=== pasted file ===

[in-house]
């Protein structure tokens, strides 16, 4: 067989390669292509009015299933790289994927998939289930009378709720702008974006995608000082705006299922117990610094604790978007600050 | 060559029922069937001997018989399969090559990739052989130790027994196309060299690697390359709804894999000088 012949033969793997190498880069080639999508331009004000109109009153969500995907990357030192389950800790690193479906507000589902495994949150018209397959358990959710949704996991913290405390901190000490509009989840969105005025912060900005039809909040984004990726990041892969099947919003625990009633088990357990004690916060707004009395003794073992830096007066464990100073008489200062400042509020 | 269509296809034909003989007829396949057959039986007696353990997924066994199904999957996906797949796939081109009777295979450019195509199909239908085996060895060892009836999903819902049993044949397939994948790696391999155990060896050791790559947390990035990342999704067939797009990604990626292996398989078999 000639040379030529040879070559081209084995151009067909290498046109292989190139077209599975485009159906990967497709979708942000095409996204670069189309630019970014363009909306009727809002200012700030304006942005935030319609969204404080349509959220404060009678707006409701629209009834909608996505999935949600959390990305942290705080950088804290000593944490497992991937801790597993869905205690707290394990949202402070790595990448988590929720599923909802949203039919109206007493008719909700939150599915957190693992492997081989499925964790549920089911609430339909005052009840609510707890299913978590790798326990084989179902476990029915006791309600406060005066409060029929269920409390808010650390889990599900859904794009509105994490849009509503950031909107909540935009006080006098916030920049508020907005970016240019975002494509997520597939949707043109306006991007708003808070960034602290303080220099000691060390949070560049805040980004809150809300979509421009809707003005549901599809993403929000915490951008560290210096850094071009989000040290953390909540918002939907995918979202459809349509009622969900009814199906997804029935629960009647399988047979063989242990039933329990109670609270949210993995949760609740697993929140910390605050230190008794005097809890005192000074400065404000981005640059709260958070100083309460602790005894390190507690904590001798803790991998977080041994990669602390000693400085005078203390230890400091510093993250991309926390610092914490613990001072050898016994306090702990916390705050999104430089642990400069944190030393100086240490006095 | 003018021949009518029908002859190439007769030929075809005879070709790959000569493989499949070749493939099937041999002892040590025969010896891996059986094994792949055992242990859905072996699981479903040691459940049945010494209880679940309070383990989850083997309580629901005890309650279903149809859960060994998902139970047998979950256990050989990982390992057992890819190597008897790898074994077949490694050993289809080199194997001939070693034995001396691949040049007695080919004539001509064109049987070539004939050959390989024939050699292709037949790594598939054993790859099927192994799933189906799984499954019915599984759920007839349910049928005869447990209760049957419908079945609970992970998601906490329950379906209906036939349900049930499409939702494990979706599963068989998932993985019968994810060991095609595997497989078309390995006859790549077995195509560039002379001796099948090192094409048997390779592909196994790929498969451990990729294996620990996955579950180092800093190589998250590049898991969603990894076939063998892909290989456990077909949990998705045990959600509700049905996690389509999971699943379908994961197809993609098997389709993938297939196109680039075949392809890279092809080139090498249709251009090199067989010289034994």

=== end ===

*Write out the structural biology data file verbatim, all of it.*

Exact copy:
[in-house]
């Protein structure tokens, strides 16, 4: 067989390669292509009015299933790289994927998939289930009378709720702008974006995608000082705006299922117990610094604790978007600050 | 060559029922069937001997018989399969090559990739052989130790027994196309060299690697390359709804894999000088 012949033969793997190498880069080639999508331009004000109109009153969500995907990357030192389950800790690193479906507000589902495994949150018209397959358990959710949704996991913290405390901190000490509009989840969105005025912060900005039809909040984004990726990041892969099947919003625990009633088990357990004690916060707004009395003794073992830096007066464990100073008489200062400042509020 | 269509296809034909003989007829396949057959039986007696353990997924066994199904999957996906797949796939081109009777295979450019195509199909239908085996060895060892009836999903819902049993044949397939994948790696391999155990060896050791790559947390990035990342999704067939797009990604990626292996398989078999 000639040379030529040879070559081209084995151009067909290498046109292989190139077209599975485009159906990967497709979708942000095409996204670069189309630019970014363009909306009727809002200012700030304006942005935030319609969204404080349509959220404060009678707006409701629209009834909608996505999935949600959390990305942290705080950088804290000593944490497992991937801790597993869905205690707290394990949202402070790595990448988590929720599923909802949203039919109206007493008719909700939150599915957190693992492997081989499925964790549920089911609430339909005052009840609510707890299913978590790798326990084989179902476990029915006791309600406060005066409060029929269920409390808010650390889990599900859904794009509105994490849009509503950031909107909540935009006080006098916030920049508020907005970016240019975002494509997520597939949707043109306006991007708003808070960034602290303080220099000691060390949070560049805040980004809150809300979509421009809707003005549901599809993403929000915490951008560290210096850094071009989000040290953390909540918002939907995918979202459809349509009622969900009814199906997804029935629960009647399988047979063989242990039933329990109670609270949210993995949760609740697993929140910390605050230190008794005097809890005192000074400065404000981005640059709260958070100083309460602790005894390190507690904590001798803790991998977080041994990669602390000693400085005078203390230890400091510093993250991309926390610092914490613990001072050898016994306090702990916390705050999104430089642990400069944190030393100086240490006095 | 003018021949009518029908002859190439007769030929075809005879070709790959000569493989499949070749493939099937041999002892040590025969010896891996059986094994792949055992242990859905072996699981479903040691459940049945010494209880679940309070383990989850083997309580629901005890309650279903149809859960060994998902139970047998979950256990050989990982390992057992890819190597008897790898074994077949490694050993289809080199194997001939070693034995001396691949040049007695080919004539001509064109049987070539004939050959390989024939050699292709037949790594598939054993790859099927192994799933189906799984499954019915599984759920007839349910049928005869447990209760049957419908079945609970992970998601906490329950379906209906036939349900049930499409939702494990979706599963068989998932993985019968994810060991095609595997497989078309390995006859790549077995195509560039002379001796099948090192094409048997390779592909196994790929498969451990990729294996620990996955579950180092800093190589998250590049898991969603990894076939063998892909290989456990077909949990998705045990959600509700049905996690389509999971699943379908994961197809993609098997389709993938297939196109680039075949392809890279092809080139090498249709251009090199067989010289034994």